We are pleased to share that two artist members of Mercury 20 Gallery are included in this online exhibition.
BUILDING BRIDGES: BREAKING BARRIERS | PART TWO
San Francisco, CA 94110
In the tradition of San Francisco’s celebration of the visual arts in January, Mercury 20 Gallery is pleased to participate in 4 x 8-BRIDGES, an online art fair that includes thirty-six Northern California art galleries, each showing four works, as well as a series of talks, webinars, and video walk-throughs. We invite you to visit the site January 25-31, in support of our arts community. Here is the direct link to the Mercury 20 Gallery page ~ 8-Bridges
Mercury 20 has two video events in conjunction with the fair. The first is a roundtable discussion, Zooming In: Form, Pixel, Movement, Story featuring four gallery artists: Kathleen King, Chris Komater, Mary Curtis Ratcliff and Johanna Poethig discuss their work.
VIDEO: Form, Pixel, Movement, Story
The gallery also presents a walk-through of its current group show 2020 Re:Vision presented by gallery artist Christine Meuris.
VIDEO: 2020 Re:Vision Walkthrough
Thanks for watching and we hope you enjoy!
Earth Station Garden
Acrylic on canvas
84 x 84 inches
MARY CURTIS RATCLIFF
acrylic, colored pencil, Japanese ink brush pen and digital inkjet print on milky acetate, steel, monofilament
64 x 60 x 58 inches
Mom and Dad, Chicago, June 23, 1951
30 x 42 inches, framed
“Path” by Peter Honig is one of four images included in an online exhibition “Nature Wills Us On”.
We are happy to share with you the current exhibition “Nature Wills Us On” by Curator Gwenda Joyce. She has assembled the work of eight artists “faced with existential challenges …[who]… turn to nature for renewal, comfort, beauty, and respite.”
The exhibition continues on through this Sunday, December 13th.
“Specialist Murphy” 52 x 62 oil and graphite on panel 2016
We would like to send a big congratulations to Julianne Wallace Sterling ~ a Mercury 20 Gallery Artist whom has been selected as a finalist in The Outwin: Amercian Portraiture Today. A major exhibit to feature timely portraits on socio-political themes.
The Outwin: American Portraiture Today a major exhibition from the Smithsonian’s National Portrait Gallery featuring the finalists of its fifth triennial Outwin Boochever Portrait Competition. Every three years, artists living and working in the United States are invited to submit one of their recent portraits to a panel of experts chosen by the Portrait Gallery. In 2019, nearly 50 works were selected from over 2,600 entries in a variety of media, including painting, drawing, sculpture, photography, time-based media and performance art. The resulting presentation reflects the compelling and diverse approaches that today’s artists are using to tell the American story through portraiture. Finalists have come from 14 states, Washington, D.C., and Puerto Rico.
“The Outwin: American Portraiture Today features intimate depictions of individuals whose remarkable stories are rooted in the most pressing challenges of our time,” said Kim Sajet, director of the National Portrait Gallery. “Many of the leading national conversations from the past three years—immigration, the rights of workers, climate change and the impact of racial violence—are presented here on a personal level. It is a moment to stop, look around and admire the tenacity and beauty of the American spirit through portraiture.”
The latest edition of The Outwin addresses themes of socio-political relevance, including immigration, Black Lives Matter, adolescence, the status of American workers, gun violence and LGBTQ+ rights.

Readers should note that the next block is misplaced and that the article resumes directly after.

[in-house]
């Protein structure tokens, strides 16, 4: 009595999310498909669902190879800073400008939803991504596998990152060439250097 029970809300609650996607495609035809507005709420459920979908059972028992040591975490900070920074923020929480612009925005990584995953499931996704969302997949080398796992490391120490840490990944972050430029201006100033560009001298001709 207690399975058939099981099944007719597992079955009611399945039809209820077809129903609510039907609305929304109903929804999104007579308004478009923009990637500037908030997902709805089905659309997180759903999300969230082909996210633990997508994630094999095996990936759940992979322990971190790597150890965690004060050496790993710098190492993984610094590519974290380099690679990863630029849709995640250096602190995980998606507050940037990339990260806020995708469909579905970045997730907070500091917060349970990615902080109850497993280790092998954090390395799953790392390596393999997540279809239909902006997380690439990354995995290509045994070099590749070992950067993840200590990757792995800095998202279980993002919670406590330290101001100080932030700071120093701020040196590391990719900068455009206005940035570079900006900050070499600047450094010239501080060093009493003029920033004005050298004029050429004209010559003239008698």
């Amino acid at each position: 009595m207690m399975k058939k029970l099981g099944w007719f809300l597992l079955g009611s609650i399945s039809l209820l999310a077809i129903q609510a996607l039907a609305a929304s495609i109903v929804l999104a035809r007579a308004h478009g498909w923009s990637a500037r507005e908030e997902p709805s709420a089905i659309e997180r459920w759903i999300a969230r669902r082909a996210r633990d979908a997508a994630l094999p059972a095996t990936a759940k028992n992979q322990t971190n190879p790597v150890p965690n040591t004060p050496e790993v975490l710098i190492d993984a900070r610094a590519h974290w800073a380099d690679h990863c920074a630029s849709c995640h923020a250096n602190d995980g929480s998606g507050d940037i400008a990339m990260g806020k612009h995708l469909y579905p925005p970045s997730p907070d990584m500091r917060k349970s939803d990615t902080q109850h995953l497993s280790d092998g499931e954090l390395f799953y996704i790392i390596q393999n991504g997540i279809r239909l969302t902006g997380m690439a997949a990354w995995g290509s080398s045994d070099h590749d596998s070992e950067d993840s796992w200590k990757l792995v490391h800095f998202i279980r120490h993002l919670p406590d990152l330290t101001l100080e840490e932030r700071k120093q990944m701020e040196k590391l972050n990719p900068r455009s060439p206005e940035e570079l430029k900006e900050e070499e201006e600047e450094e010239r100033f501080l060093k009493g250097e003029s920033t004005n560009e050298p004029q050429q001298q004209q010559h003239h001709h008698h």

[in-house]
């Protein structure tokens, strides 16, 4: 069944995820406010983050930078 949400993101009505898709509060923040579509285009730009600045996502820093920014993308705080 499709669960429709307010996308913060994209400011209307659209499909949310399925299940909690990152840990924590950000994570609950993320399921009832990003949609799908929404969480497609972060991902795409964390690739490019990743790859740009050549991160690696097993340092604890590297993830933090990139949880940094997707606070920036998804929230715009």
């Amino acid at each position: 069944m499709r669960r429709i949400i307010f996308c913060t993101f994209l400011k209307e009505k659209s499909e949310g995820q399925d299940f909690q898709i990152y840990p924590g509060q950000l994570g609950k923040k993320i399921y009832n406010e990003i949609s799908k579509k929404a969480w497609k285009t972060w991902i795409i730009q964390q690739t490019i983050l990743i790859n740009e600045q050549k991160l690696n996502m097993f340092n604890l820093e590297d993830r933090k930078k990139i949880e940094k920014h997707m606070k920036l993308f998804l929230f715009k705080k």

The jurors for the 2019 Competition were Harry Gamboa Jr., artist, writer and co-director of the program in photography and media at the California Institute of the Arts; Lauren Haynes, curator of contemporary art at the Crystal Bridges Museum of American Art; Byron Kim, artist and senior critic at the Yale School of Art; and Jefferson Pinder, artist and professor of sculpture and contemporary practices at the School of the Art Institute of Chicago. Three Portrait Gallery curators also served on the committee: Taína Caragol, curator of painting and sculpture and Latino art and history; Dorothy Moss, curator of painting and sculpture and performance art; and Brandon Brame Fortune, chief curator emerita.
The exhibition is accompanied by a fully illustrated catalogue, available at the Springfield Museums Store.
Congratulations to Mercury 20 Gallery artists Jill McLennan and Neo Serafimidis for their inclusion in the DeYoung Open, a juried community art exhibition presenting over 1,000 works by Bay Area artists. The show fills the 12,000-square-foot Herbst Exhibition Galleries at the DeYoung Museum in San Francisco’s Golden Gate Park and is on display through January 3, 2021. The Museum is now open to the public with covid 19 safety measures in place. For more info on the exhibit visit: https://deyoung.famsf.org/exhibitions/de-young-open
See our artists’ work at:
Jill McLennan Shee Crane, watercolor, collage and paint pens on wood, 24″x30″ 2019
Pantea Karimi’s poster California Healing, featuring her stylized depiction of the medicinal native herb Yarrow ,was selected for Holding the Moment, a group art exhibition representing the City of San Jose. The exhibition venue is the San Jose airport from Nov 2020-April 2021 and is comprised of the work of painters, muralists, graphic artists, photographers, and poets who address themes that reflect on sheltering in place, scenes from quarantine and its’ impact on the individual, community & society, and the evolving meanings of community in this unprecedented time.
Yarrow, is a hardy pest and drought resistant plant that grows throughout the Bay Area. It has been used for thousands of years to treat many conditions, as it has anti-bacterial qualities, improves circulation, and promotes clearing of the respiratory tract. Pantea’s colorful and abstracted depiction of this “multi-talented” herb promotes the connection between the environment and healing, reiterating the interconnectedness of plants and animals. The poster received an award of special distinction among the exhibitors.